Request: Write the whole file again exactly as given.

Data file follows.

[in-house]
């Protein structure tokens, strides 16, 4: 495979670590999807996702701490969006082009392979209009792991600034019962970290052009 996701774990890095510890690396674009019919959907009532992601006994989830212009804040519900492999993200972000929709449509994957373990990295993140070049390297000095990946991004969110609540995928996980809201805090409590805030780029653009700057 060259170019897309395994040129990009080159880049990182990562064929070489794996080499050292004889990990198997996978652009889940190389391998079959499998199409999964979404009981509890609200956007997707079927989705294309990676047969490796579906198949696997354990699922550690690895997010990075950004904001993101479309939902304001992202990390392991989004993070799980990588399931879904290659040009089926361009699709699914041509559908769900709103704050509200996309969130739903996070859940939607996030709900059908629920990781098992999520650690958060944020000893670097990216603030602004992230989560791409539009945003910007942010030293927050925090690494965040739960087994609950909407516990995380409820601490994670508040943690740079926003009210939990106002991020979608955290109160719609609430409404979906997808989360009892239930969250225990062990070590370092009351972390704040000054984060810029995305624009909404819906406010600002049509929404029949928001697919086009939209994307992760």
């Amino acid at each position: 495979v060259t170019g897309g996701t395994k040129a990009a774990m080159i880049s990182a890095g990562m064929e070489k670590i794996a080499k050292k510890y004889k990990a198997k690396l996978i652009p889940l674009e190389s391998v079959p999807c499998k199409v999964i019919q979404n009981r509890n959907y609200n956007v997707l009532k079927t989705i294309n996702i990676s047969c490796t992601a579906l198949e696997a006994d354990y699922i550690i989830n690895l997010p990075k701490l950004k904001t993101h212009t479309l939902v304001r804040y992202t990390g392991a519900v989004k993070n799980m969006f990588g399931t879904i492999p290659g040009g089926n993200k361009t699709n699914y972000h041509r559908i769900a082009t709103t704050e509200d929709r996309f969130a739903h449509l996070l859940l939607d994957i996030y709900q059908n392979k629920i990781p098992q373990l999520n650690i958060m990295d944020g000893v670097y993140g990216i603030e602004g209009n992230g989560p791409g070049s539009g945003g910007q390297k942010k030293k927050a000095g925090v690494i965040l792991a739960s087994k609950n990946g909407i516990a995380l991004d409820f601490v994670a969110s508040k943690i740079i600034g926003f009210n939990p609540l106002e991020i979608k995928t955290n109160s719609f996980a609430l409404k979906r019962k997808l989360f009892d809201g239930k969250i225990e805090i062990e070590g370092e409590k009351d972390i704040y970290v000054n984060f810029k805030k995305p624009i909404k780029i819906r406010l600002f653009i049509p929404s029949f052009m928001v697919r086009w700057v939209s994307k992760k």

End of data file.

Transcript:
[in-house]
């Protein structure tokens, strides 16, 4: 495979670590999807996702701490969006082009392979209009792991600034019962970290052009 996701774990890095510890690396674009019919959907009532992601006994989830212009804040519900492999993200972000929709449509994957373990990295993140070049390297000095990946991004969110609540995928996980809201805090409590805030780029653009700057 060259170019897309395994040129990009080159880049990182990562064929070489794996080499050292004889990990198997996978652009889940190389391998079959499998199409999964979404009981509890609200956007997707079927989705294309990676047969490796579906198949696997354990699922550690690895997010990075950004904001993101479309939902304001992202990390392991989004993070799980990588399931879904290659040009089926361009699709699914041509559908769900709103704050509200996309969130739903996070859940939607996030709900059908629920990781098992999520650690958060944020000893670097990216603030602004992230989560791409539009945003910007942010030293927050925090690494965040739960087994609950909407516990995380409820601490994670508040943690740079926003009210939990106002991020979608955290109160719609609430409404979906997808989360009892239930969250225990062990070590370092009351972390704040000054984060810029995305624009909404819906406010600002049509929404029949928001697919086009939209994307992760």
């Amino acid at each position: 495979v060259t170019g897309g996701t395994k040129a990009a774990m080159i880049s990182a890095g990562m064929e070489k670590i794996a080499k050292k510890y004889k990990a198997k690396l996978i652009p889940l674009e190389s391998v079959p999807c499998k199409v999964i019919q979404n009981r509890n959907y609200n956007v997707l009532k079927t989705i294309n996702i990676s047969c490796t992601a579906l198949e696997a006994d354990y699922i550690i989830n690895l997010p990075k701490l950004k904001t993101h212009t479309l939902v304001r804040y992202t990390g392991a519900v989004k993070n799980m969006f990588g399931t879904i492999p290659g040009g089926n993200k361009t699709n699914y972000h041509r559908i769900a082009t709103t704050e509200d929709r996309f969130a739903h449509l996070l859940l939607d994957i996030y709900q059908n392979k629920i990781p098992q373990l999520n650690i958060m990295d944020g000893v670097y993140g990216i603030e602004g209009n992230g989560p791409g070049s539009g945003g910007q390297k942010k030293k927050a000095g925090v690494i965040l792991a739960s087994k609950n990946g909407i516990a995380l991004d409820f601490v994670a969110s508040k943690i740079i600034g926003f009210n939990p609540l106002e991020i979608k995928t955290n109160s719609f996980a609430l409404k979906r019962k997808l989360f009892d809201g239930k969250i225990e805090i062990e070590g370092e409590k009351d972390i704040y970290v000054n984060f810029k805030k995305p624009i909404k780029i819906r406010l600002f653009i049509p929404s029949f052009m928001v697919r086009w700057v939209s994307k992760k």